It's easy to lose track of all the Springfields. They populate the United States' landscape as the American ur-town � ubiquitous, instantly recognizable, yet mysteriously opaque in their sameness. Everywhere and nowhere, the very name seems to crystallize the American town. After all, there is a reason the town in The Simpsons is called Springfield. Michael Abrams' Welcome to Springfield is a startling collection of vernacular and found imagery that takes us into the dark heart of a fictitious Springfield of his own creation. Shifting through private and collective memories, Abrams reveals the mundane reality and repressed fantasies at the heart of a prototypical American town.
From the enigmatic cover image of a family wearing hand-made masks to the images of smiling debutantes, the book's images constantly alternate between the visible surface and unspoken underbelly of Springfield. While there is no clear or apparent narrative to Abrams book, the juxtapositions and editing moves us in and out of a secret world of closely guarded and impolite secrets. The book brings together private nudes, backyard family portraits, goofy personal shots, rude family album outtakes and photobooth snaps to reveal the tumultuous id of a typical post-war American town. Most of the images are not shocking, but we are also given the occasionally jolt � a woman in leather bondage, completely bound and gagged; a woman playing dress up and coyly posing with a gun; or a nude male standing outside with a bag over his head. Images are presented full-bleed and actual size, with occasional color overlays, and in their original discolored, faded state. All is not completely dark in Abrams world, but the moments of joy and levity are tempered with sexual, racial and psychological drama. This is not Mayberry.
Throughout the book there are also numerous smart design details, like the inclusion of antique painted wallpaper, that suggest we need only peel away the flowers and a new world will emerge. Almost completely hidden in the back of the book is a small pamphlet with numerous erotic images of women posing for lovers. A group shot of three laughing men in the beginning sets the tone. The women enclosed are clearly trophies and conquests to be shared � moments of intimacy quickly and covertly transformed into lurid social currency. There is also a three-page typed story by Gerry Badger inserted into the book on folded paper. Badger's contribution about one of the town's residents is an odd, but affecting, short story that reads like a cross between the local police blotter and a Philip Roth novel.
Excluding the protagonist of Badger's story, Aaron Miller, Nadine is one of the book's few, if only, protagonists. We first see Nadine in her yearbook photograph, but she is referenced in numerous places. Generic and effusive notes of praise to Nadine are written on the back of photographs of other women from her own collection. A stereotypical high school sweetheart and prom queen, Nadine is the idealized American girl. Judging from the notes and their admiring tone, she stands for the aspirational longing of many women in this town. One woman even promises to name her first daughter Nadine. Like the wallpaper, Nadine unwittingly represents the pristine fa�ade of post-war America that covers the darker reality of Abram's Springfield. Whereas portraits like Nadine's and her classmates are meant to be shared, most of the rest of the images were clearly taken in private, placed in shoeboxes rather than albums, and rarely, if ever, shared.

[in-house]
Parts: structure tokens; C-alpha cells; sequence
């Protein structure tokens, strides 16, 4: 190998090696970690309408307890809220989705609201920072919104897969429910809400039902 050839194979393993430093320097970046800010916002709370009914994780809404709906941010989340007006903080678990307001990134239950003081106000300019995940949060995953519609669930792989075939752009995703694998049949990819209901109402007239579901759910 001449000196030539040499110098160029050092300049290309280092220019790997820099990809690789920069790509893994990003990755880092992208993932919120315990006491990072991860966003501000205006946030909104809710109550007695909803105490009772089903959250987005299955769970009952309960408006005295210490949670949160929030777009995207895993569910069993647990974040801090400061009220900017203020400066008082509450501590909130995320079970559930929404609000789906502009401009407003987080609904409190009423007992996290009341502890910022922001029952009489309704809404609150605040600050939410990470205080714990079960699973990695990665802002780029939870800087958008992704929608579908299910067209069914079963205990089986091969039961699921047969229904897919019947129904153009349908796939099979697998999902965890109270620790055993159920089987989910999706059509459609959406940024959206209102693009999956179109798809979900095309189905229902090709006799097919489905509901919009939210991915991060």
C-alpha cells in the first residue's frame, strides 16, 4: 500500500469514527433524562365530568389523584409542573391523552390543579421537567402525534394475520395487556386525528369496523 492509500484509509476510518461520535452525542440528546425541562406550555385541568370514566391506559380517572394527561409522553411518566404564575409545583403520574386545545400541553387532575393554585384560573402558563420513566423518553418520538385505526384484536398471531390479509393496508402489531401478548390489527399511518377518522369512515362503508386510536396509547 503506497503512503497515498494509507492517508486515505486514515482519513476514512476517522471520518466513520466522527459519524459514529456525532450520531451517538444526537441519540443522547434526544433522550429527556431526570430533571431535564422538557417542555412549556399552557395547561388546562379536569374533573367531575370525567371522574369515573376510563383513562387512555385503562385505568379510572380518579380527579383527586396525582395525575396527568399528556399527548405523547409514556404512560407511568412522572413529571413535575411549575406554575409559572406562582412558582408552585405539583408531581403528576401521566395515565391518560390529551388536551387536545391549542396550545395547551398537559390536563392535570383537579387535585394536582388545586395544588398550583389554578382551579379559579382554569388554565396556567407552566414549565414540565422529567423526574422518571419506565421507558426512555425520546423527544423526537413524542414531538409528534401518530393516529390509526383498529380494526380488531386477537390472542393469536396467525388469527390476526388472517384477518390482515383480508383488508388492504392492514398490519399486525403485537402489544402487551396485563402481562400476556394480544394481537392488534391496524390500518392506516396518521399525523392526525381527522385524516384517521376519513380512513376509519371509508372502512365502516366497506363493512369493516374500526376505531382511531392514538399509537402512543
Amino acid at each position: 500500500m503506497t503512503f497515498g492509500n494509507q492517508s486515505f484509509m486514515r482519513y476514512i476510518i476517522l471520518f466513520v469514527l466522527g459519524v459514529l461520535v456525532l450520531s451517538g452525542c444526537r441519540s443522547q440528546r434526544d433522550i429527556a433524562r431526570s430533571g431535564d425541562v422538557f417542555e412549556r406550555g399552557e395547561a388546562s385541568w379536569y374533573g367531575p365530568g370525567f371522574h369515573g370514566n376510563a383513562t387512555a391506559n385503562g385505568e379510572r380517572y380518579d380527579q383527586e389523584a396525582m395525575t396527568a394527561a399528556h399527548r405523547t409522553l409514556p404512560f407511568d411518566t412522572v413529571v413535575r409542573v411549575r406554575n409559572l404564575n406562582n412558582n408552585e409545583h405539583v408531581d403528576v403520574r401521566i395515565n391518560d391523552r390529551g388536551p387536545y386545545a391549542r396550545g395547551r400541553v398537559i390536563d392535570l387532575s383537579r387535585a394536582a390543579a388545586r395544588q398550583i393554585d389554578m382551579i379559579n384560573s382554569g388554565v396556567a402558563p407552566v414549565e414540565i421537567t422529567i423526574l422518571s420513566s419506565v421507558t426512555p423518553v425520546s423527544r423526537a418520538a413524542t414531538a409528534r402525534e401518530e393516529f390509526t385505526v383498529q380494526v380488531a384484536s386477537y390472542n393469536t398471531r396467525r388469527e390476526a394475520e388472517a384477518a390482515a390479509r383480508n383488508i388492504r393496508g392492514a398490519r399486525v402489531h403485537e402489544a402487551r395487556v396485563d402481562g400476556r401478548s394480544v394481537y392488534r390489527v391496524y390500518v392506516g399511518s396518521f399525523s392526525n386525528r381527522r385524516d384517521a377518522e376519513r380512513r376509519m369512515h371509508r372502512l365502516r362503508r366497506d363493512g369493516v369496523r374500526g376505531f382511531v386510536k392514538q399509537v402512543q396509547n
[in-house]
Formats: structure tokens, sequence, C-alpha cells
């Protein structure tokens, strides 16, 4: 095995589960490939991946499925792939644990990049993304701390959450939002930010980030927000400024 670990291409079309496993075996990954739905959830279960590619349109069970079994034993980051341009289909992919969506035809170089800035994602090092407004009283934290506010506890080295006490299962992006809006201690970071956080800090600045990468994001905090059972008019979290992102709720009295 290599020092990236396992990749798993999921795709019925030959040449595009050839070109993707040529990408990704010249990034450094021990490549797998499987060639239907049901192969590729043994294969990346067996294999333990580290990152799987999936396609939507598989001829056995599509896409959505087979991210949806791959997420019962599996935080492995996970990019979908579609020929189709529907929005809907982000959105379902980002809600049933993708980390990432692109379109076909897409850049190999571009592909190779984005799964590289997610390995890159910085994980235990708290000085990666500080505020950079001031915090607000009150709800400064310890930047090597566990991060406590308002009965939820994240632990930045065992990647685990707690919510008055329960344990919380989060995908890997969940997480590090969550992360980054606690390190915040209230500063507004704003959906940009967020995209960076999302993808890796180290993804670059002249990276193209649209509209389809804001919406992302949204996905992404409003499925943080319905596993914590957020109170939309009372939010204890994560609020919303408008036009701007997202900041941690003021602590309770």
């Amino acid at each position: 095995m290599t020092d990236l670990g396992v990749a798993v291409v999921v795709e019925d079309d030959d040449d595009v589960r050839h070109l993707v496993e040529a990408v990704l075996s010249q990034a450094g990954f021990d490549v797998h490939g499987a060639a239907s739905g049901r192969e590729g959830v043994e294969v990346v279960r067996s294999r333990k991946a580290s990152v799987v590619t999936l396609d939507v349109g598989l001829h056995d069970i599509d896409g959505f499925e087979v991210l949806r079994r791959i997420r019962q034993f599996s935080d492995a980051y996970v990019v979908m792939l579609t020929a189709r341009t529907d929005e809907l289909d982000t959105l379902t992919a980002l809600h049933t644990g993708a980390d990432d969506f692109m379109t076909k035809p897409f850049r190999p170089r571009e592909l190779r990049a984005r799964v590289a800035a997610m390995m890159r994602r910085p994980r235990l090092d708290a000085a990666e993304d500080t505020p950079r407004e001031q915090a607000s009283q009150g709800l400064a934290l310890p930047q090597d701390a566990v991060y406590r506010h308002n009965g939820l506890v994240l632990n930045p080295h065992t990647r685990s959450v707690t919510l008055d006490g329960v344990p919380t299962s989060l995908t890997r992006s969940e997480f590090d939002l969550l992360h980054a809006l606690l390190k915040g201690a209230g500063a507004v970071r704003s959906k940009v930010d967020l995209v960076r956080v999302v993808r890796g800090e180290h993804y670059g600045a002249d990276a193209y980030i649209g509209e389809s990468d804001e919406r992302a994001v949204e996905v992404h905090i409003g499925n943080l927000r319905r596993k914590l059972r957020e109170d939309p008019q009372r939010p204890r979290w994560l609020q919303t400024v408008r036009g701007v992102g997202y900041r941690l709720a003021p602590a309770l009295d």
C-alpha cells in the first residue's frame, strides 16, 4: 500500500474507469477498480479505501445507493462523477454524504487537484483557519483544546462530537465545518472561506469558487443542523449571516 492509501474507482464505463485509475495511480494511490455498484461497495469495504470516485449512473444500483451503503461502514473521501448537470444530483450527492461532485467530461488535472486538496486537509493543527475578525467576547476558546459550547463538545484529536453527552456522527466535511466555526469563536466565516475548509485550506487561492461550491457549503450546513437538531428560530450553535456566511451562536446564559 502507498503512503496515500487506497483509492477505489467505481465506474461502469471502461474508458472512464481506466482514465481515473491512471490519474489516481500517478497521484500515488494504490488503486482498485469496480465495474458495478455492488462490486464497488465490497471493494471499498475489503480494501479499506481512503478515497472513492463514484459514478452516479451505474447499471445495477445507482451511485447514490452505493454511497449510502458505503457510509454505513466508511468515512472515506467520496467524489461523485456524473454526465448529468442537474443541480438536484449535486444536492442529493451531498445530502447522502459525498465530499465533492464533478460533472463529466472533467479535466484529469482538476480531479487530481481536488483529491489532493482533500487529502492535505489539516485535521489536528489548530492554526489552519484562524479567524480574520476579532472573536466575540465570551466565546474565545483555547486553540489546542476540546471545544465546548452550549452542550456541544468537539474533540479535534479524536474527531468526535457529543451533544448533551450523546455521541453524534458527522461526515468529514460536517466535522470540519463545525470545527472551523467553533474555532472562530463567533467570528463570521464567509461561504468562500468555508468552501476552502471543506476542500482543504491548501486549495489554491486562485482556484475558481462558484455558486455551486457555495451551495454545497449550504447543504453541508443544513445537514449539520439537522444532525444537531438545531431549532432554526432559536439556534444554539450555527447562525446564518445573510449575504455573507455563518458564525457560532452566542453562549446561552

Rooted in their own time yet given new context and meaning, Abrams has woven his own tale from these disparate images. Appropriation is an age-old artists tool that can yield marvelous results, and Michael Abram's book is a prime example. Finally, I'm reminded of Tolstoy's famous quote that �happy families are all alike; every unhappy family is unhappy in its own way.� In Abrams' Springfield, he has created his own seemingly unhappy and dysfunctional family, or town, as the case may be, and in doing so revealed the uncanny, haunting underbelly of post-war America.
Adam Bell is a photographer and writer based in Brooklyn, NY. He received his MFA from the School of Visual Arts, and his work has been exhibited and published internationally. He is the co-editor and co-author, with Charles H. Traub and Steve Heller, of The Education of a Photographer (Allworth Press, 2006). His writing has appeared in Foam Magazine, Lay Flat and Ahorn Magazine. He is currently on staff and faculty at the School of Visual Arts' MFA Photography, Video and Related Media Department. His website and blog are adambbell.com and adambellphoto.blogspot.com.